Materials and Methods

Bacterial strain, growth conditions, and DNA isolation

F. nucleatum subsp. polymorphum ATCC 10953 is a human strain originally isolated from the inflamed gingiva of an adult male [93]. The strain was acquired as a lyophil from the American Type Culture Collection and recovered on Columbia agar with 5% sheep blood under anaerobic growth conditions. Genomic DNA was prepared from an anaerobically cultivated Columbia broth culture, as previously described [71].

Library construction and sequencing

Genomic DNA of F. nucleatum ATCC 10953 was sheared to 2–6 kb in size using a nebulizer (CIS-US, Inc., Bedford, Mass.), purified from an agarose gel, cloned into a pUC18 derivative sequencing vector, and sequenced as previous described [94].

Sequence assembly

PHRED [95], [96] was used to determine the sequence and quality of each base of sequencing reads. Atlas genome assembly tools [97] were used to process reads, to remove repetitive reads, and to bin overlapping reads before assembling the contigs with the program PHRAP [95]. An initial assembly of 54,948 reads gave 146 contigs. Determination of linkages among contigs and gap closing was carried out as previously described [94] except that repetitive reads were put back into the contigs by separated bin assemblies. The rRNAs were not completely sequenced and there are 14 short gaps in the sequence.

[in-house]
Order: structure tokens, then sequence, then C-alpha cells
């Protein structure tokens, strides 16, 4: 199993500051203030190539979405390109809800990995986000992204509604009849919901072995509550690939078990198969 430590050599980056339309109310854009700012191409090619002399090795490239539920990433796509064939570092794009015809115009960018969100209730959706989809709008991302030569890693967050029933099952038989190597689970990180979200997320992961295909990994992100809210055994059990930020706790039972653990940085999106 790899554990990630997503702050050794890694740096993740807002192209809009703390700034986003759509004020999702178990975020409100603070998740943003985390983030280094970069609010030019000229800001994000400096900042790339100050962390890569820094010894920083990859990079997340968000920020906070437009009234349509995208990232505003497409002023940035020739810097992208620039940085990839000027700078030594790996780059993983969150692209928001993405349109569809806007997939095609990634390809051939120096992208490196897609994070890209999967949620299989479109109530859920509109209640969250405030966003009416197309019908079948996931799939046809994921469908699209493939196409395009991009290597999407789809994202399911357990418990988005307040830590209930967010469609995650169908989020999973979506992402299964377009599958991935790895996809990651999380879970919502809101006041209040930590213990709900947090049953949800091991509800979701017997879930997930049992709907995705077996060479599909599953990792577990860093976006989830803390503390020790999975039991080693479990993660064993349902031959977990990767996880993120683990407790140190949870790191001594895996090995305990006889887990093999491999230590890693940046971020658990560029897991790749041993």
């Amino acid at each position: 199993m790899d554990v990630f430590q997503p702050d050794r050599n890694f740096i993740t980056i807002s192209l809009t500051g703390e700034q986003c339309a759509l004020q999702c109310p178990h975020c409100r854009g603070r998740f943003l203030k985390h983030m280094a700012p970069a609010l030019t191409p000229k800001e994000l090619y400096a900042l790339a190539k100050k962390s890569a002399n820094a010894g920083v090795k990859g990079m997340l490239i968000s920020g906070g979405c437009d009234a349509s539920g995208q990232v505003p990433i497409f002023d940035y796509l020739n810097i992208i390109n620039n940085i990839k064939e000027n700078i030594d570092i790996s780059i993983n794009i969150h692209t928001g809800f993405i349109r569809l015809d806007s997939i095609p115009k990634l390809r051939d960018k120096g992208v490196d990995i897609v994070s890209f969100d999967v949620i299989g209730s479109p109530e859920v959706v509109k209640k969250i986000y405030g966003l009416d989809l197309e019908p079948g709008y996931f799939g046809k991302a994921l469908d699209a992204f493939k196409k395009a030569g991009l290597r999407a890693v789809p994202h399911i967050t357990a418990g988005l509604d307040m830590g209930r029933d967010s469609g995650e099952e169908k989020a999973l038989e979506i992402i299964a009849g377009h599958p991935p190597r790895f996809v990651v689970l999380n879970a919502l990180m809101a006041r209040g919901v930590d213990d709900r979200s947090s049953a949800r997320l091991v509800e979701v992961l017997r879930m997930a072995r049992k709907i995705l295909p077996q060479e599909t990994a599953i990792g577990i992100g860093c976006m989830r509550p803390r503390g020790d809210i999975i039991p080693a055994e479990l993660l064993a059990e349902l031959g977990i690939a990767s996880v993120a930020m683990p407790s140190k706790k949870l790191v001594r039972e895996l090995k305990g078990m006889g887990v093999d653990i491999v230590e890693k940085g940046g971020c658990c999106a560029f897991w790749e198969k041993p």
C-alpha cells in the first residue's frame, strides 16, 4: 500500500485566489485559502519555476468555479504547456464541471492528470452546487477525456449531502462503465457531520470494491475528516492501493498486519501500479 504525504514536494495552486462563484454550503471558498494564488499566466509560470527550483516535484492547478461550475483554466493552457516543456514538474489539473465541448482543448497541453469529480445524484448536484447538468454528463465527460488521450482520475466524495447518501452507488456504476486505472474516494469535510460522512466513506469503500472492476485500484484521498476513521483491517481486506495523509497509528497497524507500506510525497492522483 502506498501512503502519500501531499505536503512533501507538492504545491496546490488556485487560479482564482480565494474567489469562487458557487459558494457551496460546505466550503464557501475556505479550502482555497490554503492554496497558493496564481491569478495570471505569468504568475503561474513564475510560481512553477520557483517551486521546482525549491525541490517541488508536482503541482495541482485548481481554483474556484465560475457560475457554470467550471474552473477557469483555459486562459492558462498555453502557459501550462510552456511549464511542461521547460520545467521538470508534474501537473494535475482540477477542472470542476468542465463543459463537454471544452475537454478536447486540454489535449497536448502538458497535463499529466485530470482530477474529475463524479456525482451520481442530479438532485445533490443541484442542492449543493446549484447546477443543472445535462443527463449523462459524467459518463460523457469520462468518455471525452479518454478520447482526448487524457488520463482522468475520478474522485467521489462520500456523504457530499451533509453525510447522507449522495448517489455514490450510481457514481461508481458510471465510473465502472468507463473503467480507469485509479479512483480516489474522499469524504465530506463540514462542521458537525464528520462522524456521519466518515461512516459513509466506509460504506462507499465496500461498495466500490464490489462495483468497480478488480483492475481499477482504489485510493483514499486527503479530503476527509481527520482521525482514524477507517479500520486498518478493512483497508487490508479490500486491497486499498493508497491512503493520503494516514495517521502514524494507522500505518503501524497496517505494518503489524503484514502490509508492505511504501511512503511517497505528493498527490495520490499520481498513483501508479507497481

The coordinate system for the genome was selected to be similar to other sequenced fusobacteria. In this system, the origin of replication is tentatively localized to the region upstream of an ORF with low identity to DnaA. recF and gyrB are found downstream of this putative dnaA gene. dnaE and repB, which are often clustered with dnaA around the origin of replication, are found elsewhere in the FNP genome, as they are in the other two Fusobacterium genomes

Gene identification and annotation

Gene prediction and manual annotation were performed as previously described [94]. For GeneMark [98] gene predictions, Borrelia burgdorferi was used as model. Predicted proteins with unknown functions were classified into three categories: “hypothetical protein” for proteins that do not have matches in the GenBank NR database, “conserved hypothetical protein” for proteins that have matches to proteins of unknown functions from organisms outside the genus Fusobacterium, and “fusobacterial conserved hypothetical protein” for proteins that have matches only to other fusobacterial proteins of unknown functions.

Transfer RNAs were identified using tRNAscan-SE [99]. Non-coding RNA (ncRNA) elements where identified by BLASTing the known ncRNA sequences of FNN, available at the Rfam database (, against the FNP genome [100]. The FNP regions containing potential ncRNAs were then analyzed by the Rfam database to identify the exact coordinates of each RNA element.

Genome analysis and identification of possible HGT regions